Meet the Winners of the Future of Remembrance Competition 2019
Sophie Henderson, St Patrick’s Primary School
(winner in the Primary School category)
Sophie’s poem ‘In Future Fields’ was shortlisted because of its clever and emotive language as well as its evocative link and modern twist on the famous poem ‘In Future Fields’ by John McCrae. McCrae’s poem helped to create the use of the poppy flower as the symbol of Remembrance. Sophie’s poem we have heard has already gained its own notoriety! A local musician in her hometown has put it to music.
Archie Malloch and Ruaridh Blackadder, Oban High School
(winners in the Secondary school category)
Archie & Ruaridh’s ‘Christmas Day Football Match Charity Event’ idea was shortlisted because it is intentionally reminiscent of the football match or matches that were played between British and German troops on Christmas Day 1914 in the trenches during the First World War. The boys wrote next to their drawing of a footballer that the match would be played by retired football players and the money raised would go to Poppyscotland. It is a nostalgic and relevant event which we imagine many people would enjoy.
Runners-Up in the Future of Remembrance Competition 2019
‘Clay Model with VR’ by Anna Watson – Monikie Primary School (P7 in 2019)
Anna’s intriguing ‘Clay model depicted someone wearing a virtual reality headset showing the destruction of the First World War’. It was shortlisted because it suggested that virtual reality could be used extremely effectively to immerse people in an experience that could show them what it really was like in a war: the destruction, the confusion, the noise, the fear etc. It was a unique way of engaging with people who may ever get the chance to visit a war memorial.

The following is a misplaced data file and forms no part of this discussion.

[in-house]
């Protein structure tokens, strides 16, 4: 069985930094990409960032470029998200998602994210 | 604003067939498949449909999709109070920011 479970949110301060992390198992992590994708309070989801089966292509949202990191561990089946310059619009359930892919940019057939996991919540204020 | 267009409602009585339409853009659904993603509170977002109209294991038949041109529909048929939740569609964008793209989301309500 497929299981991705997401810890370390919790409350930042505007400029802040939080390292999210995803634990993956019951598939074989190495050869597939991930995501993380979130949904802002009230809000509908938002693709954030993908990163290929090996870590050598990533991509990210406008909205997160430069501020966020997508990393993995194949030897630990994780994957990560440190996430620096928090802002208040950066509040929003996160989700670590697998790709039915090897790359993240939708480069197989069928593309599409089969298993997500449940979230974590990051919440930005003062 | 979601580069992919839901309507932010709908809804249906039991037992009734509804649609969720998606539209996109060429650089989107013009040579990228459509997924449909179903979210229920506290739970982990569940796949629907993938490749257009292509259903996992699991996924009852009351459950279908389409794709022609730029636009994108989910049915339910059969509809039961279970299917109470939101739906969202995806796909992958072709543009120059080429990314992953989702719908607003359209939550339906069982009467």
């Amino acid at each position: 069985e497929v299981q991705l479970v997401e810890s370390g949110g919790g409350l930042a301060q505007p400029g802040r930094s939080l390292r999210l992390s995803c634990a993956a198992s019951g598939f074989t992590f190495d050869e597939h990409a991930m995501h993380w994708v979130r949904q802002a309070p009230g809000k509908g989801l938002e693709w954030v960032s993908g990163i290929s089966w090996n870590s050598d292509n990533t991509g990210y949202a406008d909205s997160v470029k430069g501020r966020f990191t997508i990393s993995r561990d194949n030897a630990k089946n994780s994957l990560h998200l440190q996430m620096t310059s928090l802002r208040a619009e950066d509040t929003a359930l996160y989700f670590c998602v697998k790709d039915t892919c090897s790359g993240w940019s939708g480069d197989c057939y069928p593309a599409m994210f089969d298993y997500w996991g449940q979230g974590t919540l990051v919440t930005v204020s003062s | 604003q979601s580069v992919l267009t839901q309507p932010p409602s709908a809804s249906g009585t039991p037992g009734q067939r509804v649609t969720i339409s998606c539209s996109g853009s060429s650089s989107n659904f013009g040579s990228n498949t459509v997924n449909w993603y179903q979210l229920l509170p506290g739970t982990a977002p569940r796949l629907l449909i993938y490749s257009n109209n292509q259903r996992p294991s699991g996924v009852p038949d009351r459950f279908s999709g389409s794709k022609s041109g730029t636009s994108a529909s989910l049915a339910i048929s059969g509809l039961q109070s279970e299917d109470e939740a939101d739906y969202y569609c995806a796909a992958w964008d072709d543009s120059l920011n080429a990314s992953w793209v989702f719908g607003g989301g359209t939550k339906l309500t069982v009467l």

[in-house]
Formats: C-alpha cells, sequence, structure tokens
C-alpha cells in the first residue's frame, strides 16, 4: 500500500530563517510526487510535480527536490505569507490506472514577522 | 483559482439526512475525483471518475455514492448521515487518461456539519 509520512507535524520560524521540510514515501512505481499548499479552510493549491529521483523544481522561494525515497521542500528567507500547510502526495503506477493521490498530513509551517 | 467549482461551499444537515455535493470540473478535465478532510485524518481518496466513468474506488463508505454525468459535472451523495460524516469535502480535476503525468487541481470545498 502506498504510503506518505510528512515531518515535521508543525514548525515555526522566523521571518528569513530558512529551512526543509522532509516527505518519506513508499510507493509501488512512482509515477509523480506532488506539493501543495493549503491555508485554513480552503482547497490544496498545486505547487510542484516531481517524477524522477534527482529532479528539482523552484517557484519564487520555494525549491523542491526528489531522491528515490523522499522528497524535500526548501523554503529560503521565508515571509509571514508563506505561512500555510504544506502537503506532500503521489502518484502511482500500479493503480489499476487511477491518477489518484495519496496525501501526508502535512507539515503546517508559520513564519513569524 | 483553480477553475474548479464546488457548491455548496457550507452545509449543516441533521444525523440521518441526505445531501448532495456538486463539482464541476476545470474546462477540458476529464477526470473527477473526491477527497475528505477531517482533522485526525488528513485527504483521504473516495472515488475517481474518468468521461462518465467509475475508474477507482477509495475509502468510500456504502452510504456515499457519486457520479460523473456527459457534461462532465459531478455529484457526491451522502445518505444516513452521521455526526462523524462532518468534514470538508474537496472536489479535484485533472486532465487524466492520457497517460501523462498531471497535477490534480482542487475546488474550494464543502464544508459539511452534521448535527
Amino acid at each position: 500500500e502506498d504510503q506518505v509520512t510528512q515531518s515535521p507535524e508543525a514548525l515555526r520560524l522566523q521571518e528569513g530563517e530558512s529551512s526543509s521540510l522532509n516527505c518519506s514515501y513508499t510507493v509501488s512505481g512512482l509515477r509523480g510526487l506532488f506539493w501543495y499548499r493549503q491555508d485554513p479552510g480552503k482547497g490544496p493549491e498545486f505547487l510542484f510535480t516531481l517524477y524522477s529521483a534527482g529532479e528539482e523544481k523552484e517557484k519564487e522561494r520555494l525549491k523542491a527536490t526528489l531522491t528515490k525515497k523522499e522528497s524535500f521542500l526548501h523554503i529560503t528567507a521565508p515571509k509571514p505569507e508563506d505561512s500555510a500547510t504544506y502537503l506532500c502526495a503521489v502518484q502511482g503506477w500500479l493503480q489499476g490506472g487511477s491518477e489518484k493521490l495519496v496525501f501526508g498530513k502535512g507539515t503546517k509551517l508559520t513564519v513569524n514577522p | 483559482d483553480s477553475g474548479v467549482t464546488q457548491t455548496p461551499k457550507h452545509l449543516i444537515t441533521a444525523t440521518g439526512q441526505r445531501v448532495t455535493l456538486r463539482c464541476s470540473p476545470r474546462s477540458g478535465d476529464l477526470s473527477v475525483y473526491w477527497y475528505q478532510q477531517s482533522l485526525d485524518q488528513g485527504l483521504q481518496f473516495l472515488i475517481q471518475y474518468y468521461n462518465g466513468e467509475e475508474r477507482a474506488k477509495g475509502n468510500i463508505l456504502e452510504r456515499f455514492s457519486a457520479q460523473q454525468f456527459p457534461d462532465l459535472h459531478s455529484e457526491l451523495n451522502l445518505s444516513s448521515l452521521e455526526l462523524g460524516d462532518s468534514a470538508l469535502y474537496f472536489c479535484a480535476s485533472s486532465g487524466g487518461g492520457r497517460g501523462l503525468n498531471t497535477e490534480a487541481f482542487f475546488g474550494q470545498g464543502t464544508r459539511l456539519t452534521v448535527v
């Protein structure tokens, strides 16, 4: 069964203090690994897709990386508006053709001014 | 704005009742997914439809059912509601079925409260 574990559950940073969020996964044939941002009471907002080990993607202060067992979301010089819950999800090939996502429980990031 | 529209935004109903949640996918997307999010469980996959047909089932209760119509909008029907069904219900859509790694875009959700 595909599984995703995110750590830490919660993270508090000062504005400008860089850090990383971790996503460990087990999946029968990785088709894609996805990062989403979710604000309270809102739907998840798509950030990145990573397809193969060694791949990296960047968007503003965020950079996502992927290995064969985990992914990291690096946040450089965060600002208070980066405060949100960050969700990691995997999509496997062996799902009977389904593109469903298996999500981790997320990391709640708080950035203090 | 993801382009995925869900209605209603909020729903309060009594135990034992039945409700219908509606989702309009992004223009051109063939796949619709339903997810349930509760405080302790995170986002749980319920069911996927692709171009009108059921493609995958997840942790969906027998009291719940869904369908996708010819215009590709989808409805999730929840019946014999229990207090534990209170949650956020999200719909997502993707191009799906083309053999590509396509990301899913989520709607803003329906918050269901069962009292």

‘Parachuter – Bringing Us Peace – Now and Then’ by Gilbert Green, St Mary’s Melrose School (P5 in 2019)
Gilbert Green’s drawing ‘Parachuter – Bringing Us Peace – Now and Then’ is a really striking artistic image full of vibrant colours, brushstrokes and clean lines that draw you in and let you interpret the image in your own way. Is it a paratrooper from the past? Or a person doing a Poppy jump for charity today? We think the use of the poppy imagery in the parachute and his wording of ‘Bringing Us Peace – Now and Then’ says it all. A really stand-out entry.
‘Eye’ by Libby Ross & ‘Tear’ by Elena de Gier, St Mary’s Melrose School (S2 in 2019)
Libby Ross’ drawing ‘Eye’ and Elena de Gier’s drawing ‘Tear’ were put together by the judges to create one visually stunning joint entry depicting an eye holding a teardrop. As we hope you will agree both drawings go very well together. The drawing of the Eye could be seen as looking into the past or into the future and is highly evocative. The complimenting drawing is a Teardrop, representing the sorrow of war, which holds inside it a graphic containing the words ‘Look to your past to see your future’. Inside the Tear is also shadow drawing of a service person who could be from any era and surrounded by poppies. Two very lovely pieces of work.
‘Remembrance in the Future’ by Lilly, Katie, Rebecca and Charley-Rae, Blairgowrie High School (S3 in 2019)
After enjoying debating the ‘Remembrance in the Future’ event concepts presentation by Lilly, Katie, Rebecca and Charley-Rae, the judges thought it was clear that a lot of imaginative discussion had taken place and that the girls had considered how the tradition of Remembrance could be enhanced by modern technology. They reflected on the poppy itself and how sustainability might be contemplated in the future. The judges were particularly impressed by the holograms idea – who would parade down the street at Remembrance time – and the use of household robots, who would in the future, tell us stories of war. A very intriguing, future-themed and dynamic entry.